What Should You Invest in During Inflation Times?

This article is about how inflation is eating your money and why investing is key right now. Plus, about investing in "inflation-proof" businesses. Let’s start with understanding inflation.

Phil Town, value investor guru and mentor, talked about inflation in his webinar this week. At the current 8% inflation rate the buying power of your money are cut in half within 9 years, he said. If you have $50.000 now and the inflation rate will stay at its current level, your money will be worth 25.000 in buying power in 9 years. The average inflation rate through the past 20 years is 3%. 

Photo by Karolina Grabowska from Pexels

Understanding how to invest like Warren Buffett is critical right now because you must get an annual rate of return of at least 8% per year to not have your money eaten up by inflation. And the companies you invest in must grow at more than 8 percent per year.

 “Inflation acts as a gigantic corporate tapeworm […] Under present conditions, a business earning 8% or 10% on equity often has no leftovers for expansion, debt reduction or “real” dividends.  The tapeworm of inflation simply cleans the plate.”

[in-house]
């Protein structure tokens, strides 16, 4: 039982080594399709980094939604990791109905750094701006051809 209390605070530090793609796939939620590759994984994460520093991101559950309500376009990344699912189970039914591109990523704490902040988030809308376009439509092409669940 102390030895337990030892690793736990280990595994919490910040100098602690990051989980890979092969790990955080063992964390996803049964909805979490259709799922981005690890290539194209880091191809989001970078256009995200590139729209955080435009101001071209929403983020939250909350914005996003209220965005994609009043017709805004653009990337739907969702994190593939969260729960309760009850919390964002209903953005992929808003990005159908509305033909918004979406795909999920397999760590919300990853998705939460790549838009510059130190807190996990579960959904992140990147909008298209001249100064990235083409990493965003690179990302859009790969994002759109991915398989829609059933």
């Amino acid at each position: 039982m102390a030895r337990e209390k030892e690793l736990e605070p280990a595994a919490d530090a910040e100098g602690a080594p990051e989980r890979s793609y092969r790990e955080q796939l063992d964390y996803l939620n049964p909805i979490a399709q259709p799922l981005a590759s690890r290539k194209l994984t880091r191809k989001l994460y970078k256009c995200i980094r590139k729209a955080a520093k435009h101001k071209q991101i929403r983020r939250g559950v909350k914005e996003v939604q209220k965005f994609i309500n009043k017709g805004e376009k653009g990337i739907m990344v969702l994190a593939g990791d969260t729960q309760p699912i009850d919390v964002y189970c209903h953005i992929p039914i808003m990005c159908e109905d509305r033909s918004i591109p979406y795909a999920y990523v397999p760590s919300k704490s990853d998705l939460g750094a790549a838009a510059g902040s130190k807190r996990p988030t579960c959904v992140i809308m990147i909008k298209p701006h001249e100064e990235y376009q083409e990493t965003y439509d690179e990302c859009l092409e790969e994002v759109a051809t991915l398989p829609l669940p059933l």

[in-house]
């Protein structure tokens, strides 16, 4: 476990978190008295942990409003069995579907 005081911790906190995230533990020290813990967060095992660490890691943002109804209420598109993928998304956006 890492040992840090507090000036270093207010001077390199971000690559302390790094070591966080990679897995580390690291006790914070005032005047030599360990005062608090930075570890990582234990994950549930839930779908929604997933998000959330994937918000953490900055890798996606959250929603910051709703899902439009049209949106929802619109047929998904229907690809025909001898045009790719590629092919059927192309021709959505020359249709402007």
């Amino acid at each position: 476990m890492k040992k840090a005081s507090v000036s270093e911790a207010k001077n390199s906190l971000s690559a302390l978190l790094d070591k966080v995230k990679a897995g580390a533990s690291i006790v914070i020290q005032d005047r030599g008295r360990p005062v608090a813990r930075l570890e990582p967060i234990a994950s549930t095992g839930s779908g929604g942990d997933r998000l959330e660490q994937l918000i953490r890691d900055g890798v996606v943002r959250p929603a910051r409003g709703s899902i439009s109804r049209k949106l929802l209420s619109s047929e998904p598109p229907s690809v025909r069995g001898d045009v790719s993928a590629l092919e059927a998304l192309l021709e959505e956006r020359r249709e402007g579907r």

Warren Buffett (1981)

Warren Buffett is not known to sell or buy stocks based on macro-economic predictions. He focuses on buying wonderful businesses, with great management and with a competitive advantage. 

However, he has commented on the inflationary environment throughout time.
Back in the late 70’s inflation was at 13%. At that time Buffett encouraged investors to hunt for stocks, such as newspapers and other companies, which would be able to raise rates in steps. Nowadays newspapers are taken over by news on the internet, but the main point is: Well-known consumer brands which are able to raise prices on their products at the same pace as inflation, and consumers are still buying the products despite the increase in prices. For example, branded soft drinks, small luxury goods (like perfume and nail polish) etc. 

And Buffett suggests that you should avoid companies with a big capital cost.
In an inflationary environment, companies that need a lot of capital are going through a rough time. Companies that need more money to replace equipment and inventory.

Last, he mentions a business that is like a toll bridge. The cost is in the beginning when building the bridge, and once it’s up and has been paid off (through the toll fees) it’s very low-cost to maintain. This type of business is wonderful - especially during high inflation because of the low maintenance costs.

Read the article about how understanding inflation got me started investing.


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